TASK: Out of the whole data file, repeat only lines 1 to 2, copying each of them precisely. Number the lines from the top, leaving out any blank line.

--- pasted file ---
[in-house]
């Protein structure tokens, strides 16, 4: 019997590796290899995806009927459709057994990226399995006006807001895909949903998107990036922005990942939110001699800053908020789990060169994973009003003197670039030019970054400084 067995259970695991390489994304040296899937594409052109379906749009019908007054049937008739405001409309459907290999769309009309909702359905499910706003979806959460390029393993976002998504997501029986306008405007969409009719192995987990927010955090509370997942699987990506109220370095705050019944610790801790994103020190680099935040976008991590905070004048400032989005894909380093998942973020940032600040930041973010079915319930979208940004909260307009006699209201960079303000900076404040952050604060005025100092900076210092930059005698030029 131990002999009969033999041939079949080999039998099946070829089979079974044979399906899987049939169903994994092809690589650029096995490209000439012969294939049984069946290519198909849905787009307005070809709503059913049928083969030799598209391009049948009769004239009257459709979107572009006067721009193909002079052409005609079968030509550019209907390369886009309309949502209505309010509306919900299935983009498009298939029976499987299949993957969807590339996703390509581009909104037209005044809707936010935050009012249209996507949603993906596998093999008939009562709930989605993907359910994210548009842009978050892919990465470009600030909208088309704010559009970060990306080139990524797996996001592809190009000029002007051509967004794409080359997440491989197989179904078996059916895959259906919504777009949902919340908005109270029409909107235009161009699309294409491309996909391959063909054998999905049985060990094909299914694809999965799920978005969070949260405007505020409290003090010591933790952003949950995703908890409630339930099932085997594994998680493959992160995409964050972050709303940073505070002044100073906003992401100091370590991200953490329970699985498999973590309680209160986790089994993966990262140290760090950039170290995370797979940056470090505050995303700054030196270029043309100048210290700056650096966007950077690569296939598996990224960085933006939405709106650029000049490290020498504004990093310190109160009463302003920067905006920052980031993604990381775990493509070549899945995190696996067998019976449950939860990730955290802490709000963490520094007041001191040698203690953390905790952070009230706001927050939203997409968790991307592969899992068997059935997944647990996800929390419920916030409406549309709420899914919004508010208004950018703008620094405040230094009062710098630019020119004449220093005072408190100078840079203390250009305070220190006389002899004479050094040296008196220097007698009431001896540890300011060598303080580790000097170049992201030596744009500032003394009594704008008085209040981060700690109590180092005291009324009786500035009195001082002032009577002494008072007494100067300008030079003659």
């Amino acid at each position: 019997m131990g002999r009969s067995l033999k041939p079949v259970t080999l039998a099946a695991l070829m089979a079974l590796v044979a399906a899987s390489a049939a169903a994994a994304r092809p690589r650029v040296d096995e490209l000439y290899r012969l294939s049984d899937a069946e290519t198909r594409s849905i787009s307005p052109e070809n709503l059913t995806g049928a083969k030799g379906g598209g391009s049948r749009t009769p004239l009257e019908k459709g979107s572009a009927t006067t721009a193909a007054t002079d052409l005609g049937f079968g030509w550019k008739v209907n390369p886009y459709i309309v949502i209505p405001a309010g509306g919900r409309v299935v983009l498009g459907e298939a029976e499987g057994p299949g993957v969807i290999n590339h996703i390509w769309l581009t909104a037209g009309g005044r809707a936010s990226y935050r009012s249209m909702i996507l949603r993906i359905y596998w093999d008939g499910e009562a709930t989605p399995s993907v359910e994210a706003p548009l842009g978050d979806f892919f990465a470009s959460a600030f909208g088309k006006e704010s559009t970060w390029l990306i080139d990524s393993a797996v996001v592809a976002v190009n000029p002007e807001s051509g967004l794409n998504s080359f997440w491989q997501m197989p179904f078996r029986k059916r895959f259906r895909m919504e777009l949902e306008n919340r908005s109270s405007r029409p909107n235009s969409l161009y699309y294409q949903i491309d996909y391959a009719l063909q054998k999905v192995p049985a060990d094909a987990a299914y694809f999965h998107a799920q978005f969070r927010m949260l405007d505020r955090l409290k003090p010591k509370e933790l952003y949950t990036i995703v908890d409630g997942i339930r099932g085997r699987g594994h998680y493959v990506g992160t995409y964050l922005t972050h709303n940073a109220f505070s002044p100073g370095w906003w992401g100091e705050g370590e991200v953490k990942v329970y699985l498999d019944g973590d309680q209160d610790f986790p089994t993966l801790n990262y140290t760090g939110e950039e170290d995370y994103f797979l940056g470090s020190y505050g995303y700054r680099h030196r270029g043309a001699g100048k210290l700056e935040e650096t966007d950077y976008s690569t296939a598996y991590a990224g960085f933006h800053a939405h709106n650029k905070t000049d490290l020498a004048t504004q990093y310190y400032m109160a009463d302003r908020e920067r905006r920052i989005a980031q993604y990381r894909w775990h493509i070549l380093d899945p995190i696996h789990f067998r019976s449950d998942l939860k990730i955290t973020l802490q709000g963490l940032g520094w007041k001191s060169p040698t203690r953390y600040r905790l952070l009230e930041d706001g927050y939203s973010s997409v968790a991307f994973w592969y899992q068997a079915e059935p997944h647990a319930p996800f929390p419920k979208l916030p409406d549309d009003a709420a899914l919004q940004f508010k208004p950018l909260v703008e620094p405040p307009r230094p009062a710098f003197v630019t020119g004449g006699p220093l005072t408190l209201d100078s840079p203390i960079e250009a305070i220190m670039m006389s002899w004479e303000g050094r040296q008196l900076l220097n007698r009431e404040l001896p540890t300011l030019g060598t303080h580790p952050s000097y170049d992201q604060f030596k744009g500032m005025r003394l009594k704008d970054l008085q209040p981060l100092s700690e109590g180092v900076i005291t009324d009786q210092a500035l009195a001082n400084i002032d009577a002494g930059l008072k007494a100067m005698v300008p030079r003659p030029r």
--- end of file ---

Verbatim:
[in-house]
């Protein structure tokens, strides 16, 4: 019997590796290899995806009927459709057994990226399995006006807001895909949903998107990036922005990942939110001699800053908020789990060169994973009003003197670039030019970054400084 067995259970695991390489994304040296899937594409052109379906749009019908007054049937008739405001409309459907290999769309009309909702359905499910706003979806959460390029393993976002998504997501029986306008405007969409009719192995987990927010955090509370997942699987990506109220370095705050019944610790801790994103020190680099935040976008991590905070004048400032989005894909380093998942973020940032600040930041973010079915319930979208940004909260307009006699209201960079303000900076404040952050604060005025100092900076210092930059005698030029 131990002999009969033999041939079949080999039998099946070829089979079974044979399906899987049939169903994994092809690589650029096995490209000439012969294939049984069946290519198909849905787009307005070809709503059913049928083969030799598209391009049948009769004239009257459709979107572009006067721009193909002079052409005609079968030509550019209907390369886009309309949502209505309010509306919900299935983009498009298939029976499987299949993957969807590339996703390509581009909104037209005044809707936010935050009012249209996507949603993906596998093999008939009562709930989605993907359910994210548009842009978050892919990465470009600030909208088309704010559009970060990306080139990524797996996001592809190009000029002007051509967004794409080359997440491989197989179904078996059916895959259906919504777009949902919340908005109270029409909107235009161009699309294409491309996909391959063909054998999905049985060990094909299914694809999965799920978005969070949260405007505020409290003090010591933790952003949950995703908890409630339930099932085997594994998680493959992160995409964050972050709303940073505070002044100073906003992401100091370590991200953490329970699985498999973590309680209160986790089994993966990262140290760090950039170290995370797979940056470090505050995303700054030196270029043309100048210290700056650096966007950077690569296939598996990224960085933006939405709106650029000049490290020498504004990093310190109160009463302003920067905006920052980031993604990381775990493509070549899945995190696996067998019976449950939860990730955290802490709000963490520094007041001191040698203690953390905790952070009230706001927050939203997409968790991307592969899992068997059935997944647990996800929390419920916030409406549309709420899914919004508010208004950018703008620094405040230094009062710098630019020119004449220093005072408190100078840079203390250009305070220190006389002899004479050094040296008196220097007698009431001896540890300011060598303080580790000097170049992201030596744009500032003394009594704008008085209040981060700690109590180092005291009324009786500035009195001082002032009577002494008072007494100067300008030079003659």